The Hill equation [46] used in Figure 2c,d has the following form,
y = y 0 + ( S y 0 ) x n x n + K D n
where y is FL-signal intensity; y 0 is background level without the target; S is saturation signal intensity, which was regarded as a proportional constant in fitting; x is concentration of target; n is degree of cooperative reaction; and K D is dissociation constant [47,48]. Equation (2) is equivalent to the so-called four-parameter logistic equation [13], which is often used to analyze immunoassays. The Hill equation assumes the mass action model for a single chemical reaction under equilibrium [47]; therefore, it can be used not only for protein–ligand binding reaction but also for single-reaction DNA hybridization. The present DNA hybridization in Figure 1d took place at a fixed temperature below T m and followed a single reaction such that
D + D c H
because it did not include any polymerase [49]. In Equation (3), D denotes a ssDNA, D c does the complementary ssDNA, and H stands for the hybridized DNA. Thus, the present DNA hybridization meets the assumption of the Hill equation. Note that the Hill equation is now understood as an empirical equation that is based on the simple assumption and that fits experimental data in a flexible manner [47]. Trials for comparing the Hill curve with linear and power curves are shown in Supplementary Materials (Figure S1); as a result, it was confirmed that the Hill equation enables to fit the profile quite well.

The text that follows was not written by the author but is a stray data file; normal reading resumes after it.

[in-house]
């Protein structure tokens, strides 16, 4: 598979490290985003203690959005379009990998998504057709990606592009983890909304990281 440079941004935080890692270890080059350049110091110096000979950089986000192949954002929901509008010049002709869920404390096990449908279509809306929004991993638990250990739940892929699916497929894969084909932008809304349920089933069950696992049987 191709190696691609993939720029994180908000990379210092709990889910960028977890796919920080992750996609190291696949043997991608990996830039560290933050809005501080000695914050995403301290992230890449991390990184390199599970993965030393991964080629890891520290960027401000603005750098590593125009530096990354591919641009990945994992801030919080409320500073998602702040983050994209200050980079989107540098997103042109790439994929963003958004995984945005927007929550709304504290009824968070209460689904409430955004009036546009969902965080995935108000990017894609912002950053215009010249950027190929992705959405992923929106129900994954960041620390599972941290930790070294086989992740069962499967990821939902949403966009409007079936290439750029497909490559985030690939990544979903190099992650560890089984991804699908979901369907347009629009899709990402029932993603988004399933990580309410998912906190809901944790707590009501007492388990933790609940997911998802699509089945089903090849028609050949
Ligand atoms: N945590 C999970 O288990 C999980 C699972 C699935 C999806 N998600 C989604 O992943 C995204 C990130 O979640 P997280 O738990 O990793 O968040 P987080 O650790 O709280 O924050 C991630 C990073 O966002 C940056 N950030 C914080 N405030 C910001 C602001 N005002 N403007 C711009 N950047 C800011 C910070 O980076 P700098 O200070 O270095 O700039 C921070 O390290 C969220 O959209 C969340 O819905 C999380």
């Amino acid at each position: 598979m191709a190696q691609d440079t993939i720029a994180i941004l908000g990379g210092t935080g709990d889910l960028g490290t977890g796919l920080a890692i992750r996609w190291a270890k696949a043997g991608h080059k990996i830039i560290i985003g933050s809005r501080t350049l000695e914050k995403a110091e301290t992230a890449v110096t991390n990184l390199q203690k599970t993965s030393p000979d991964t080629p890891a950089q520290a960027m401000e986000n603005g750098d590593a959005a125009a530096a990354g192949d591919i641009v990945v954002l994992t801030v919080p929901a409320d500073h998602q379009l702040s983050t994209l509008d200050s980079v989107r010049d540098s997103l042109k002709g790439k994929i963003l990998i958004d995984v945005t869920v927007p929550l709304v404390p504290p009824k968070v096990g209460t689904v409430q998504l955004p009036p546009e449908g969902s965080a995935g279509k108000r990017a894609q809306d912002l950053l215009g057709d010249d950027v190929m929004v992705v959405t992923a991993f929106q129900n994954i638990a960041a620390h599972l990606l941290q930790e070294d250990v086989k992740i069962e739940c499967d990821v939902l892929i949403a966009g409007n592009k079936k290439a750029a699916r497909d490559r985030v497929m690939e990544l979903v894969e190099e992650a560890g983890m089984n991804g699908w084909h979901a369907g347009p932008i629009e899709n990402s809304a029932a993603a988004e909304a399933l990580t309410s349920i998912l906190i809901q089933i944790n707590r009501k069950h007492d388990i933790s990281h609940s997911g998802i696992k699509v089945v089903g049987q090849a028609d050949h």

In Figure 2c, the fitted Hill curve has n = 0.23 and K D = 629.2 fmol/mL. When the degree n is less than unity, it suggests that the reaction is anti-cooperative, while the reaction is cooperative for n 1 [50].
Figure 2d shows FL detection curve for DNAs modeling a partial RNA sequence chosen by NIHT. The target concentrations were 0.25, 5, and 100 fmol/mL (dots); they were detected because they can be experimentally discriminated from the background level indicated by the horizontal bar in Figure 2d. The error bar mainly comes from thermal noise on the CCD camera. Dashed curve shows the Hill curve fitting the measured data; the fitting parameters n = 1.1 and K D = 1.44 fmol/mL. The parameter n suggests that the hybridization between the probe and target takes place in a cooperative manner, which plays a positive role in detecting the target at a low concentration of 250 amol/mL of the NIHT-type DNA. It is experimentally possible to discriminate the FL signals at 250 amol/mL from the background level (horizontal bar in Figure 2d). Note that the error bars come not from the sample variance but from thermal noise in the FL image due to the non-cooling CCD camera; therefore, the FL intensity is definitely discriminated from the background level.